Management Toolbox - OUR FLORIDA REEFS

Management Tool Options for Recommended Areas in N-146 (MPA Framework)
Provided below is a list of management tools or approaches that can be applied in specific places to provide
increased protection for coral reef ecosystem resources. Please select at least 1 and as many as 3
management tools for each of the recommended areas for increased protection associated with RMA N-146
that were identified by the community working groups using the OFR marine planner. Insert your selected
management tools under each recommended area in the ballot provided. If you select option number 10,
“other” as one of your management tools, please describe your recommended management approach for this
area in the space provided in the ballot.
Management Tool Options:
1. Marine reserve – also known as a “no-take area”. This management approach would prohibit the
removal of natural resources such as fish, corals, etc. from the designated area all year long.
2. Temporary closure – this approach would close off the area to identified activities temporarily during
specified times such as spawning season for particular reef fish species that are known to aggregate in
an area or during times of severe stress such as extreme temperature or coral bleaching events,
extreme turbidity events, disease outbreaks or algal blooms.
3. Herbivore protection area – this approach would restrict the removal of herbivorous species such as
urchins, parrot fishes, and surgeon fishes in the area to allow for improved algal grazing and ecosystem
4. Aquatic Preserve – FDEP is responsible for managing Florida’s aquatic preserves. Aquatic preserves
are established to protect submerged lands that have exceptional aesthetic, biological, and scientific
values for the enjoyment of future generations. These areas are managed primarily for “the
maintenance of essentially natural conditions, the propagation of fish and wildlife, and public
recreation” (18-20.0001, F.A.C.).
5. Outstanding Florida Waters – FDEP has authority to control and prohibit pollution of air and water,
and to establish rules that provide for a special category of water bodies referred to as Outstanding
Florida Waters, which are worthy of special protection because of their natural attributes, and to
adopt rules that may include stricter permitting and enforcement provisions within these waters.
6. Critical Wildlife Area – Critical wildlife areas are established by FWC to protect critical habitats for
wildlife (primarily birds) that is in danger of extinction and subject to human disturbance. During the
designated period, public access is prohibited within critical wildlife areas. No person can take or
disturb any wildlife, or enter or operate a vehicle or vessel within the areas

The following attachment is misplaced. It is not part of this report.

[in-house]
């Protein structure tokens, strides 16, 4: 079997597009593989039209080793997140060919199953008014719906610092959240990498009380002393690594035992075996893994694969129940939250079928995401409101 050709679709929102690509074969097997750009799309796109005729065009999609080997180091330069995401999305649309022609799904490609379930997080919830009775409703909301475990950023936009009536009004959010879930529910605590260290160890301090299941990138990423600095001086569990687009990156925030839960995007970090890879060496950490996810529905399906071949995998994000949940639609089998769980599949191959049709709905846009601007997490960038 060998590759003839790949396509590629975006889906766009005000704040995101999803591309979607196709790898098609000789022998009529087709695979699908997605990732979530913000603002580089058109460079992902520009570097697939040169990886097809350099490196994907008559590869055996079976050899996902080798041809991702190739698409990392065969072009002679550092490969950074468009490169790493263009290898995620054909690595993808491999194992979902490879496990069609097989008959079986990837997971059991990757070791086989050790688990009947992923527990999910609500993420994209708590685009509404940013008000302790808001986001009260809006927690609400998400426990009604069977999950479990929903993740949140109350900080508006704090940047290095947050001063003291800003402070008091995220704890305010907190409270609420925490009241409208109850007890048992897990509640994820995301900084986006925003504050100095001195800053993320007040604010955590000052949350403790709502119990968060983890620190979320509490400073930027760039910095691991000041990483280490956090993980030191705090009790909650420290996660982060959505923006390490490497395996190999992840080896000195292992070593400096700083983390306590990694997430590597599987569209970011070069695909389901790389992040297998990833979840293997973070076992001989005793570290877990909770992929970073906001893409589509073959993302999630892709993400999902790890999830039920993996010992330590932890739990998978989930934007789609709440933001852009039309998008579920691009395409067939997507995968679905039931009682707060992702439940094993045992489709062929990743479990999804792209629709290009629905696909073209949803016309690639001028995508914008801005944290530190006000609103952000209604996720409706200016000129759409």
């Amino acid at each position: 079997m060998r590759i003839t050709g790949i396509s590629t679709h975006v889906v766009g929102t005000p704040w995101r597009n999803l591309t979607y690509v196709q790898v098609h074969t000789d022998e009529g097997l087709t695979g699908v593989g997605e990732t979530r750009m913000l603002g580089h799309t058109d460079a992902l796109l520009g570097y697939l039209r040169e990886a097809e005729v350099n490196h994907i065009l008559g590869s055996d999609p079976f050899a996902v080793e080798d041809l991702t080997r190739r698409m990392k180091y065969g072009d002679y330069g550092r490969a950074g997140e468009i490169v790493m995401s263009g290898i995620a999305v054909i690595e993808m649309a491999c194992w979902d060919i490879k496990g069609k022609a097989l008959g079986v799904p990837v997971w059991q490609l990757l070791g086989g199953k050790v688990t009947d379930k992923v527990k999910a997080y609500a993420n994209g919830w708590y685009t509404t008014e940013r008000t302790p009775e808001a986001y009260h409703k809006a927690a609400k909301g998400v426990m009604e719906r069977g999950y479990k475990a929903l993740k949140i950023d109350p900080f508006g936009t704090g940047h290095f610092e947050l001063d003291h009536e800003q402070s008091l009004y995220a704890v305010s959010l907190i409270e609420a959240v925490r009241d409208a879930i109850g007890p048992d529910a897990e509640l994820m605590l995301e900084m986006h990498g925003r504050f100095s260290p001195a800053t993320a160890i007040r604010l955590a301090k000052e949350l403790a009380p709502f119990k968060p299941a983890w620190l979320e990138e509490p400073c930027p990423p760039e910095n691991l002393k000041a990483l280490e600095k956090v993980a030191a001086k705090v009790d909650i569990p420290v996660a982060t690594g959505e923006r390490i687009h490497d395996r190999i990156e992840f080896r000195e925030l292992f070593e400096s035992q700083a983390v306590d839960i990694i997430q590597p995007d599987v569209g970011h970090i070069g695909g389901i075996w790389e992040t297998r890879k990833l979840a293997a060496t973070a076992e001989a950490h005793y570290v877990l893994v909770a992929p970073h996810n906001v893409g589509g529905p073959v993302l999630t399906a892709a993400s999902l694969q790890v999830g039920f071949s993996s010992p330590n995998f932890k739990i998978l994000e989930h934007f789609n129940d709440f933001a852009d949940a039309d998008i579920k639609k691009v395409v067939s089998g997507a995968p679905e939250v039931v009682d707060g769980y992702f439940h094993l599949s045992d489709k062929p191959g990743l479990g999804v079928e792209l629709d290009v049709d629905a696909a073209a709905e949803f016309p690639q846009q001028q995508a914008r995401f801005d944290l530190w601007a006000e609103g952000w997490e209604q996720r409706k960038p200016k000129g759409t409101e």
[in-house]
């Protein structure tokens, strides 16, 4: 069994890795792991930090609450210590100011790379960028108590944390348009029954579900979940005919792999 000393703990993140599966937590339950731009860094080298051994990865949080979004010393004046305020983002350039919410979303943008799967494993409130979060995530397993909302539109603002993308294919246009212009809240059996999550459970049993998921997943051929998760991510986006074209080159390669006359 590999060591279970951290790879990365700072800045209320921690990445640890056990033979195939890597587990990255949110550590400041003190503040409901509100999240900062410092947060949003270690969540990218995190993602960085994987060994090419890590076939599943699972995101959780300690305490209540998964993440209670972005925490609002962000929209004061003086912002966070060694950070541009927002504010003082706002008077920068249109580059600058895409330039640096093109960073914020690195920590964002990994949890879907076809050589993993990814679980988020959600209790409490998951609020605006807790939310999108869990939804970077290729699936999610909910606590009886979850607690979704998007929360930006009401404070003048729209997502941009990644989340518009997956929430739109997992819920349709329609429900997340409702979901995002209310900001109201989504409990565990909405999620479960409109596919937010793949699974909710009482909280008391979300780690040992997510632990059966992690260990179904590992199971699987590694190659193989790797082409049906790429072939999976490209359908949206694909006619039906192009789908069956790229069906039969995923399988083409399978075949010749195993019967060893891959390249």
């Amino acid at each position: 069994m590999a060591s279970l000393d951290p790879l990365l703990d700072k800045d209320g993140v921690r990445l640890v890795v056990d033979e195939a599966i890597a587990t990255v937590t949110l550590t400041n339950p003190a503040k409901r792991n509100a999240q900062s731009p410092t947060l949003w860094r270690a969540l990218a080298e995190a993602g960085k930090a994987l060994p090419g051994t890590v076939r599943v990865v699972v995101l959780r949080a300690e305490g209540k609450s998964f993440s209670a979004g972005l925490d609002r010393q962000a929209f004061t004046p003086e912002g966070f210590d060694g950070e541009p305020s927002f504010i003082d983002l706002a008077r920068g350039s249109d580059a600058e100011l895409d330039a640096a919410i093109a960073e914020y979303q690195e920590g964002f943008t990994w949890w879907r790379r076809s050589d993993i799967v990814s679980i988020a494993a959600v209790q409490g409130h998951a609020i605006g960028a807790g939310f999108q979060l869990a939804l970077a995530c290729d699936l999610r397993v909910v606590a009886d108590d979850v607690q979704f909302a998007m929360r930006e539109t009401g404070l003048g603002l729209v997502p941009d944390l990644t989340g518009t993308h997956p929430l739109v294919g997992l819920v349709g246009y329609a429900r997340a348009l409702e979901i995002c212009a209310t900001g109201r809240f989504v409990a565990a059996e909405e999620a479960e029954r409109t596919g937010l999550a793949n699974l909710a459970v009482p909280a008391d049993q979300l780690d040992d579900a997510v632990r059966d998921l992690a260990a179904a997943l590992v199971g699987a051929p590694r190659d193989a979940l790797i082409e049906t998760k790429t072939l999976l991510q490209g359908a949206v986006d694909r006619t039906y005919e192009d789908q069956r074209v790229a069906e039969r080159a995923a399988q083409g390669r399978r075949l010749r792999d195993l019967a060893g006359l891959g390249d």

7. Wildlife Management Area - FWC, “with the approval of the Governor, may acquire, in the name of
the state, lands and waters suitable for the protection and propagation of game, fish, non-game birds,
or fur-bearing animals, or for hunting purposes, game farms, by purchase, lease, gift or otherwise to be
known as state game lands” (Florida Statutes 372.12). FWC has the authority to make and enforce
regulations to protect, manage, or develop lands and waters owned by the commission for fish or
wildlife management purposes, including the right of ingress and egress (Florida Statutes 372.121).
8. State Park – FDEP has the authority to establish state parks. State parks allow recreational activities
such as boating, kayaking, surfing, snorkeling, and fishing. However, spearfishing is prohibited in the
parks (62D-2.014 (9)(d), F.A.C.). The state parks do not regulate commercial fishing because that
authority rests with FWC. Activities prohibited in the parks include oil and gas and mineral extraction,
and hunting (except in reserves as authorized by FWC) (62D-2.014 (10), F.A.C.). Building, seabed
alteration, and research are activities that are restricted, or require permits, in the parks. These
activities are authorized only if they are deemed consistent with park management practices. Many
parks restrict boating activities, including prohibiting anchoring and establishing combustible engine
exclusion zones or no wake zones.
9. Fisheries Areas – FWC has the authority, under the Constitution of the State of Florida, Article 4,
Section 9, to exercise the regulatory and executive powers of the state with respect to wild animal life,
fresh water aquatic life, and marine life. Thus, FWC has the authority to establish areas and
regulations to protect fisheries resources, and to enforce those regulations. For example, in the
Biscayne Bay-Card Sound Spiny Lobster Sanctuary, it is unlawful to molest, take, or trap any spiny
10. Targeted reduction of LBSP – this approach would apply one or more of a variety of site specific
management practices to reduce nutrient and sediment run-off such as: the restoration and
preservation of coastal ecosystems (mangroves and seagrasses) that filter and trap sediments and
nutrients before reaching reefs, maintenance of vegetation along waterways and on beaches, and
adoption of best practices for coastal construction and beach renourishment to minimize
sedimentation in specific areas adjacent to important reef resources.
11. User conflict management area – this approach would designate the area for a specific user group and
prohibit other uses of the area. For example to reduce conflict between recreational fishing and diving
communities areas can be designated as fishing only or diving only areas.
12. Invasive species management area – this approach would enable concentrated effort to remove
invasive species such as invasive algae and lionfish that negatively impact native coral reef ecosystem
13. Agency Decision - Allow appropriate resource management agency to select management tool for this
14. Don’t know.
15. Do Nothing -No increased protection is needed in this area.
16. Other -- (please describe).